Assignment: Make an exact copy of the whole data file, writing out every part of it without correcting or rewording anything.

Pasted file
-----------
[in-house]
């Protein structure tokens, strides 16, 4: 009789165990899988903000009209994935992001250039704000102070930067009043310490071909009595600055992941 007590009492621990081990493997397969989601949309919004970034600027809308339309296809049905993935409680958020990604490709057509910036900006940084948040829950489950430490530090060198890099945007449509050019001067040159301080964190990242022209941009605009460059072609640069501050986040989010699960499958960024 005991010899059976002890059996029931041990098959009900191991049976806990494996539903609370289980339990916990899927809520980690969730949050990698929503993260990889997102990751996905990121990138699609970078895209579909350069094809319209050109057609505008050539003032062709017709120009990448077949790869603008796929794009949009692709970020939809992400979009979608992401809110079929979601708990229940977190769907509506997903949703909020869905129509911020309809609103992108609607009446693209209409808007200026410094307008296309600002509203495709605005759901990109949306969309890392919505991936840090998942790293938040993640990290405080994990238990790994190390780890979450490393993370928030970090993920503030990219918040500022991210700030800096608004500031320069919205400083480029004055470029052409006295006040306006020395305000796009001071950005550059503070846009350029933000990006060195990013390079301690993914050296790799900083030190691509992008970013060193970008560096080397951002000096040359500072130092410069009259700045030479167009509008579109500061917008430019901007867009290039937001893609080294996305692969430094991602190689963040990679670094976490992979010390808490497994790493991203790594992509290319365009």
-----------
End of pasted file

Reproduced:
[in-house]
């Protein structure tokens, strides 16, 4: 009789165990899988903000009209994935992001250039704000102070930067009043310490071909009595600055992941 007590009492621990081990493997397969989601949309919004970034600027809308339309296809049905993935409680958020990604490709057509910036900006940084948040829950489950430490530090060198890099945007449509050019001067040159301080964190990242022209941009605009460059072609640069501050986040989010699960499958960024 005991010899059976002890059996029931041990098959009900191991049976806990494996539903609370289980339990916990899927809520980690969730949050990698929503993260990889997102990751996905990121990138699609970078895209579909350069094809319209050109057609505008050539003032062709017709120009990448077949790869603008796929794009949009692709970020939809992400979009979608992401809110079929979601708990229940977190769907509506997903949703909020869905129509911020309809609103992108609607009446693209209409808007200026410094307008296309600002509203495709605005759901990109949306969309890392919505991936840090998942790293938040993640990290405080994990238990790994190390780890979450490393993370928030970090993920503030990219918040500022991210700030800096608004500031320069919205400083480029004055470029052409006295006040306006020395305000796009001071950005550059503070846009350029933000990006060195990013390079301690993914050296790799900083030190691509992008970013060193970008560096080397951002000096040359500072130092410069009259700045030479167009509008579109500061917008430019901007867009290039937001893609080294996305692969430094991602190689963040990679670094976490992979010390808490497994790493991203790594992509290319365009």